Making the right Zigbee wireless system partitioning decisions -

Making the right Zigbee wireless system partitioning decisions


When developing a 2.4 GHz ZigBee wireless networking application, designers are often faced with a system partitioning choice: What is the optimal level of integration for a ZigBee connectivity and network processing solution? From a performance, power and cost perspective, what makes the most sense – a ZigBee system-on-chip (SoC) device that combines a 2.4 GHz wireless transceiver and a processing core into a single-chip solution, or discrete approaches involving separate transceivers and host processors?

Before addressing these questions, let’s take a closer look at ZigBee technology. Based on the IEEE 802.15.4 MAC/PHY specification for low-power wireless networks, ZigBee extends IEEE 802.15.4 by adding a mesh networking communications protocol and applications profiles that allow devices to fully interoperate. ZigBee uses a highly reliable, scalable mesh networking protocol that can support thousands of nodes. ZigBee applications profiles define a common language for home/commercial automation, smart energy, health care and retail devices. ZigBee also provides testing and certification of devices to ensure interoperability from the radio through the application layer.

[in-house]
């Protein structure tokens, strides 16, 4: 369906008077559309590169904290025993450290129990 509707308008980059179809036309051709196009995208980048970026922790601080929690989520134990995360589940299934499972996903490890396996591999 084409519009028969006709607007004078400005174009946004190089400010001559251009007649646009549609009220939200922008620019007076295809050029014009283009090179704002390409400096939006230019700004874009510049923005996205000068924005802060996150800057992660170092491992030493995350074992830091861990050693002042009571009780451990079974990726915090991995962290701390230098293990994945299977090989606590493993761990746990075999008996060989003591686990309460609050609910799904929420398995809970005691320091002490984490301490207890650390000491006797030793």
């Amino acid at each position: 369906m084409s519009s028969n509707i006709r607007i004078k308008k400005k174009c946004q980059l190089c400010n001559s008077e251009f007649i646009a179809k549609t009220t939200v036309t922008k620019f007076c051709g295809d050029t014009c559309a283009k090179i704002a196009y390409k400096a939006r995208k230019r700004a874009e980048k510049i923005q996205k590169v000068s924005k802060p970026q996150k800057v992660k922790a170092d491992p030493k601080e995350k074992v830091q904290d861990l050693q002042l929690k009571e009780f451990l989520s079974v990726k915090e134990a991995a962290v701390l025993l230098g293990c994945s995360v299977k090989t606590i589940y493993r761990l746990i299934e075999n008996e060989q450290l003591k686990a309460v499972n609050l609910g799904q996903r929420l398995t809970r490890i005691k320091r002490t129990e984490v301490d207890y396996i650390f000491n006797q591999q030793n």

ZigBee has been designed as a highly reliable, low-cost, low-power wireless networking solution for sensor and control networks. The choice of system partitioning ultimately has a significant impact on the network performance, power consumption and cost of a ZigBee solution.

System partitioning
Figure 1 shows the three basic system partitioning options: the ZigBee SoC approach, a ZigBee network coprocessor (NCP) plus host processor, and ZigBee transceiver plus host processor.

Figure 1: ZigBee system partitioning options

In an SoC design, the IEEE 802.15.4 compliant radio is a peripheral to the embedded processor, and all of the packet processing and applications processing is performed within the single chip. The SoC typically includes hardware peripherals for the microprocessor to support computationally intensive functions such as AES encryption.